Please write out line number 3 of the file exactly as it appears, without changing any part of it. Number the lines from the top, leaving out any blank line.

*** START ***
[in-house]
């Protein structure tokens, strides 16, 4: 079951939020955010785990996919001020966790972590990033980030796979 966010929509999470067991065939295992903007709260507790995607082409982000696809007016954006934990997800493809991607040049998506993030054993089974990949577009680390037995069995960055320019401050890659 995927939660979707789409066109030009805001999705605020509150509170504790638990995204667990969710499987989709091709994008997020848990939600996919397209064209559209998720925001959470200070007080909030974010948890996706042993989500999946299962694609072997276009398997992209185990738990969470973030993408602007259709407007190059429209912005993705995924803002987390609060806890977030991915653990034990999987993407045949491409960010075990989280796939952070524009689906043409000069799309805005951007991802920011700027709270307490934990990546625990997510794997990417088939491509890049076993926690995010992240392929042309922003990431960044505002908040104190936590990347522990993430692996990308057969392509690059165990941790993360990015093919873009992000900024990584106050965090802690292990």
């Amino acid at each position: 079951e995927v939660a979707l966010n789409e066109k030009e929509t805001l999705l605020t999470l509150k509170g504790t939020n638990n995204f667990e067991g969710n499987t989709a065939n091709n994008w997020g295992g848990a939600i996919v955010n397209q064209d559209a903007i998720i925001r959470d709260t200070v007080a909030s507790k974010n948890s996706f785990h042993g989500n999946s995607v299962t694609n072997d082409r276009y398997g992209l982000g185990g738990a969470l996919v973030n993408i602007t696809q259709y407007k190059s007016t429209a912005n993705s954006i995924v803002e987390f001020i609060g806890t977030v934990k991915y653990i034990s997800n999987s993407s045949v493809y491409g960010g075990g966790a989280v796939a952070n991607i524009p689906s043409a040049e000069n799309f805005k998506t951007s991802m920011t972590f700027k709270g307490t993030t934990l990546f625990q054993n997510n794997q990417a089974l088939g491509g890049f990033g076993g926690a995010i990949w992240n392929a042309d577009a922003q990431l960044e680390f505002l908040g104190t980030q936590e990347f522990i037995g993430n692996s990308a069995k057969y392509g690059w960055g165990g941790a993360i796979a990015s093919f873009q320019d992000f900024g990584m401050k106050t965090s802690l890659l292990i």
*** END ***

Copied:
């Amino acid at each position: 079951e995927v939660a979707l966010n789409e066109k030009e929509t805001l999705l605020t999470l509150k509170g504790t939020n638990n995204f667990e067991g969710n499987t989709a065939n091709n994008w997020g295992g848990a939600i996919v955010n397209q064209d559209a903007i998720i925001r959470d709260t200070v007080a909030s507790k974010n948890s996706f785990h042993g989500n999946s995607v299962t694609n072997d082409r276009y398997g992209l982000g185990g738990a969470l996919v973030n993408i602007t696809q259709y407007k190059s007016t429209a912005n993705s954006i995924v803002e987390f001020i609060g806890t977030v934990k991915y653990i034990s997800n999987s993407s045949v493809y491409g960010g075990g966790a989280v796939a952070n991607i524009p689906s043409a040049e000069n799309f805005k998506t951007s991802m920011t972590f700027k709270g307490t993030t934990l990546f625990q054993n997510n794997q990417a089974l088939g491509g890049f990033g076993g926690a995010i990949w992240n392929a042309d577009a922003q990431l960044e680390f505002l908040g104190t980030q936590e990347f522990i037995g993430n692996s990308a069995k057969y392509g690059w960055g165990g941790a993360i796979a990015s093919f873009q320019d992000f900024g990584m401050k106050t965090s802690l890659l292990i």